In accordance with an embodiment in which display device 108 includes two wireless transceivers (e.g., a Bluetooth transceiver and a Wi-Fi transceiver) and DAQ device 104 and vehicle scanner 106 each include two wireless transceivers (e.g., a Bluetooth transceiver and a Wi-Fi transceiver), DAQ device 104 and vehicle scanner 106 may simultaneously transmit data to display device 108 for display via display 300. In that regard, DAQ device 104 may transmit data to display device 108 via the Bluetooth network of wireless network 110 and vehicle scanner 106 may transmit data to display device 108 via the Wi-Fi network of wireless network 110. Alternatively, DAQ device 104 and vehicle scanner 106 may take turns transmitting data to display device 108 via the Bluetooth network, the Wi-Fi network, or both the Bluetooth network and the Wi-Fi network.

In accordance with an embodiment in which wireless transceiver 202 includes three or more wireless transceivers, two or more of the wireless transceivers may communicate according to a common air interface protocol or different air interface protocols.

Each wireless transceiver of the example embodiments may operate in a transceiver-on state. In the transceiver-on state, the transceiver is powered on. While operating in the transceiver-on state, the transceiver can transmit and receive data via an air interface. For some transceivers, while operating in the transceiver-on state, the transceiver can transmit and receive data via the air interface simultaneously. For other transceivers, at any given time while operating in the transceiver-on state, the transceiver can either transmit data or receive data via the air interface. Each wireless transceiver of the example embodiments may operate in a transceiver-off state. While operating in the transceiver-off state, the transceiver does not transmit or receive data via an air interface. While operating in the transceiver-off state, the transceiver can be powered off.

Wired interface 206 may include one or more ports. Examples of those ports are illustrated in FIG. 5 and FIG. 6. Each port of wired interface 206 provides an interface to display device 108 and to one or more circuits. In one respect, the one or more circuits may comprise electrical circuits, such as the electrical circuits of a Universal Serial Bus (USB) cable or the electrical circuits of an Ethernet cable (e.g., a CAT 5 cable). In another respect, the one or more circuits may comprise optical fibers that are operable to carry optical signals. Other examples of the one or more circuits are also possible.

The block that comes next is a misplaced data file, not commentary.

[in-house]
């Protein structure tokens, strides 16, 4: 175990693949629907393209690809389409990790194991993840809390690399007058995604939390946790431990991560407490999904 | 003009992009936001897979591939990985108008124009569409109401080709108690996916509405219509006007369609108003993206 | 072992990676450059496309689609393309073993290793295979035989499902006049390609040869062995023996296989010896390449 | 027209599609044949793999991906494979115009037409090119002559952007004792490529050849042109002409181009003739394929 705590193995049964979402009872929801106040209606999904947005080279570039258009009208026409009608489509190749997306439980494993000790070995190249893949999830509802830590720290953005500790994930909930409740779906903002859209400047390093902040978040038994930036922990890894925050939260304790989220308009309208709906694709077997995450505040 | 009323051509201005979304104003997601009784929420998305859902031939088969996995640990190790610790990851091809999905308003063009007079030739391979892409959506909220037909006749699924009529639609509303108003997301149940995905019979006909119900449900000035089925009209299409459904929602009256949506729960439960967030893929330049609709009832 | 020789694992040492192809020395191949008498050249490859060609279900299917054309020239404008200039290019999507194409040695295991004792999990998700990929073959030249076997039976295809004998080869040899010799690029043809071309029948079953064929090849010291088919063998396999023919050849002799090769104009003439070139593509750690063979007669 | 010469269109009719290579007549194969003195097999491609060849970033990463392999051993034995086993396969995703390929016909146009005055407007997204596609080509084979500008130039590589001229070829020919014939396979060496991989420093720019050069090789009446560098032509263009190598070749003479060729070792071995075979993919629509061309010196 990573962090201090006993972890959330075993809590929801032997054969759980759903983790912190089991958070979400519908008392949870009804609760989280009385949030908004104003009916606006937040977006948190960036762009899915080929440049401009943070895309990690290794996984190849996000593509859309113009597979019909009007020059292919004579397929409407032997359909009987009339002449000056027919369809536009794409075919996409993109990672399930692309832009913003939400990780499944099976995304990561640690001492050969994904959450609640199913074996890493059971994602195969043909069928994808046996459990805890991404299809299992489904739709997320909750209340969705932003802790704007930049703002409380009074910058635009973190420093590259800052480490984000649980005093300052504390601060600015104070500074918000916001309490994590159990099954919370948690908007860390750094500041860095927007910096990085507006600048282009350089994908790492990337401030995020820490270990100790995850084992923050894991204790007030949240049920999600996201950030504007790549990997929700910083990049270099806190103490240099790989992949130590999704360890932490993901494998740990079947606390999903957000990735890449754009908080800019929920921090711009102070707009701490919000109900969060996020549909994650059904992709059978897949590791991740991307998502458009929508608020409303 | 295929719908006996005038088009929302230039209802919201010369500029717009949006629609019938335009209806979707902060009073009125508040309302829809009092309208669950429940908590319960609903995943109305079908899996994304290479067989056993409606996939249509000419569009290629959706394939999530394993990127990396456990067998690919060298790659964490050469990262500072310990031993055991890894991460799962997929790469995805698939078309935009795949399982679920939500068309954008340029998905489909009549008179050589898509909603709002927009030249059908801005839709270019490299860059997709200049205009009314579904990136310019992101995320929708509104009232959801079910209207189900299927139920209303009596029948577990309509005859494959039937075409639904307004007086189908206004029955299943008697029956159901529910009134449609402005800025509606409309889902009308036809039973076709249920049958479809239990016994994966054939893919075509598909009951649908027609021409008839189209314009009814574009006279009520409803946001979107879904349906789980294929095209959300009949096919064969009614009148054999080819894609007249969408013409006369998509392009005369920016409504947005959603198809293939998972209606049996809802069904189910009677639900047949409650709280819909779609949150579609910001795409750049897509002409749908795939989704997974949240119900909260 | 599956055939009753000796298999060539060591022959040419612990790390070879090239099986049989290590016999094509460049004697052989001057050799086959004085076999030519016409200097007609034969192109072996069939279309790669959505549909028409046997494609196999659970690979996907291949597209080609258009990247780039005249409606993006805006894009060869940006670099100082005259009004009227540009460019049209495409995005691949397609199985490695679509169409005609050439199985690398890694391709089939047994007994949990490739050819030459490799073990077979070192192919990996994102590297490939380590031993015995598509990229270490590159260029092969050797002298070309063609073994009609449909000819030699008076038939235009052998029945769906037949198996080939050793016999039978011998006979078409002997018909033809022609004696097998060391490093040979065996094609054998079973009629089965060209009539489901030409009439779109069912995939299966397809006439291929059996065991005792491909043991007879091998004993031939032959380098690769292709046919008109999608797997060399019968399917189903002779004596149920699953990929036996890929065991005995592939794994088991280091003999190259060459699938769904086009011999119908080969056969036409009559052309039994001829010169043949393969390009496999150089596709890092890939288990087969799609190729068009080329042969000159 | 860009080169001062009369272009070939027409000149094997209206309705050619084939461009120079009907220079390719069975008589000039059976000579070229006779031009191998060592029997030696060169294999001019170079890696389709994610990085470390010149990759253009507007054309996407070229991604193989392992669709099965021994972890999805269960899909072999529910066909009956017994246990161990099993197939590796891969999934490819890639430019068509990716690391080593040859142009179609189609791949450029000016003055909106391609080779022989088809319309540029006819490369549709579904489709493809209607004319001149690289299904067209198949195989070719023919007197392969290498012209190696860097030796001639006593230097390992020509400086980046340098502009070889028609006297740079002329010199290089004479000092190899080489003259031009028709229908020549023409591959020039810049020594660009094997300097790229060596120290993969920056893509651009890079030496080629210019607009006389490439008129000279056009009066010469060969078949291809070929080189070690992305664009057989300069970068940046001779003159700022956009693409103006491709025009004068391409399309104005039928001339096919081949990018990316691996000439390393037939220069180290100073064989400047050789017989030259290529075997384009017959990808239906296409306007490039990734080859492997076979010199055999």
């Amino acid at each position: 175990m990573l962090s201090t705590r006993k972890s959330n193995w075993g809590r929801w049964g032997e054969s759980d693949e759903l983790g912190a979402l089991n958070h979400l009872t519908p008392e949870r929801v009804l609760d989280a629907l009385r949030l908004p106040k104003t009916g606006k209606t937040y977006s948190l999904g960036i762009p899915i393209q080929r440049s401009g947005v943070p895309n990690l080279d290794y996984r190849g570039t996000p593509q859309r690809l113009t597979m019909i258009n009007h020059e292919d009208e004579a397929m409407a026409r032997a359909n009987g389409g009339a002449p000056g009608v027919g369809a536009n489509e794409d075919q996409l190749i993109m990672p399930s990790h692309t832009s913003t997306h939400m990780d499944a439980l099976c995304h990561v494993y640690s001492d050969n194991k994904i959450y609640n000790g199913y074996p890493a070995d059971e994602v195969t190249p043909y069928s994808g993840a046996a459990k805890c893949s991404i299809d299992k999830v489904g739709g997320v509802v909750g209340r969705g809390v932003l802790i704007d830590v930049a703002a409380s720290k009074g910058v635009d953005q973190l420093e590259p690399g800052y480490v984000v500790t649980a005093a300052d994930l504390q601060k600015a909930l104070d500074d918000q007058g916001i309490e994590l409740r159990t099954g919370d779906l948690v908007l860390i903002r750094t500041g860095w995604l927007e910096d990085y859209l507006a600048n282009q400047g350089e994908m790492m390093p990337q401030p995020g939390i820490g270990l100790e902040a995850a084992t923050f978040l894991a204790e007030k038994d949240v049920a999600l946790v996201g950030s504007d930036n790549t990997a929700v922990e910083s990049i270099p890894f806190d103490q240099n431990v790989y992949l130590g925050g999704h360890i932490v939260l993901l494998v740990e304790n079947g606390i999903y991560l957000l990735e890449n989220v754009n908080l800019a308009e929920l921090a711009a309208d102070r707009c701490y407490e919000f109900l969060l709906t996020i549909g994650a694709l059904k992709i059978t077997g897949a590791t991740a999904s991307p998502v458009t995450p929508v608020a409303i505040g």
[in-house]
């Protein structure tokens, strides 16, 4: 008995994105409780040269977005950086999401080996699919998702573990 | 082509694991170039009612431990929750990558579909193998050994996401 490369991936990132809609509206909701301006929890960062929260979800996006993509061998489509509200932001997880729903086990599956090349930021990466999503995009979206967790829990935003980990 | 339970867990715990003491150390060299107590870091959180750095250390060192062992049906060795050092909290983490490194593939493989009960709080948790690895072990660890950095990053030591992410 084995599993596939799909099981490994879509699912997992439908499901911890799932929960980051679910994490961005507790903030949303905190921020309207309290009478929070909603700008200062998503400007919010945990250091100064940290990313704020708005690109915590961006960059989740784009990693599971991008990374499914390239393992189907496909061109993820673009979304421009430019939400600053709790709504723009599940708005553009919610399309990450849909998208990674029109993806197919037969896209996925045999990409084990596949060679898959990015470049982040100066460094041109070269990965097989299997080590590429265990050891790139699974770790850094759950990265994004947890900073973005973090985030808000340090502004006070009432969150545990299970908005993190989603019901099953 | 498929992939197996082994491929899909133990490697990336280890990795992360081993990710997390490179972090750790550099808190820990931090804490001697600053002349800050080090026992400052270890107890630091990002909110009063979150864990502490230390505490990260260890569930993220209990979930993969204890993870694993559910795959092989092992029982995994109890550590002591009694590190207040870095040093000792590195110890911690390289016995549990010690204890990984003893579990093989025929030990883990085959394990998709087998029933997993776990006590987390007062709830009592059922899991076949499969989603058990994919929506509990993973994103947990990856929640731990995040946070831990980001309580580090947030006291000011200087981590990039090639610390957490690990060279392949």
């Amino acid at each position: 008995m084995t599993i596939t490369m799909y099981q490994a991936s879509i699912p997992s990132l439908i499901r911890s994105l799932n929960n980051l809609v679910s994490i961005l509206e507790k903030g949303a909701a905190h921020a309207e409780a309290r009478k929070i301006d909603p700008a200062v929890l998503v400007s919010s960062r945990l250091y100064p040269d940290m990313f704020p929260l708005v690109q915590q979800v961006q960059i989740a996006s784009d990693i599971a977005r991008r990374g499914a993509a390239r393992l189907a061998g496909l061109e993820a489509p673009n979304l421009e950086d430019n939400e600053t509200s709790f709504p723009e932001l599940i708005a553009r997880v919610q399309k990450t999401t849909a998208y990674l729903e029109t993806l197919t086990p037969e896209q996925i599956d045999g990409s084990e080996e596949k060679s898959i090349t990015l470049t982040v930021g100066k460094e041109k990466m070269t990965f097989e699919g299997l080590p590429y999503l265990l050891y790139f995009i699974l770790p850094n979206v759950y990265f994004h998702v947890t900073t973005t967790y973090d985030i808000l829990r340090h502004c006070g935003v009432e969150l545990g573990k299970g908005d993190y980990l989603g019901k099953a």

Processor 204 may comprise one or more general purpose processors (e.g., INTEL microprocessors) and/or one or more special purpose processors (e.g., digital signal processors). Processor 204 may execute computer-readable program instructions (CRPI) 212 that are contained in computer-readable data storage device 208.

Data storage device 208 may comprise a computer-readable storage medium readable by processor 204. The computer-readable storage medium may comprise volatile and/or non-volatile storage components, such as optical, magnetic, organic or other memory or disc storage, which can be integrated in whole or in part with processor 204. Data storage device 208 may contain various data including, but not limited to, CRPI 212, remote device data 214, menu data 216, and instruction data 218.

Remote device data 214 may include data associated with a device that is arranged to communicate with display device 108 via wireless network 110. For example, remote device data 214 may include data associated with DAQ device 104, such as a radio identifier and password associated with DAQ device 104. The data associated with DAQ device 104 may be received at display device 108, for storing as remote device data 214, during a pairing process carried out between display device 108 and DAQ device 104. The pairing process between DAQ device 104 and display device 108 may include DAQ device 104 providing display device 108 with the data (e.g., a passkey) associated with DAQ device 104 and display device 108 providing DAQ device 104 with data (e.g., a passkey) associated with display device 108. After carrying out the paring process with DAQ device 104, display device 108 may use the remote device data 214 when establishing communication network 110 with DAQ device 104.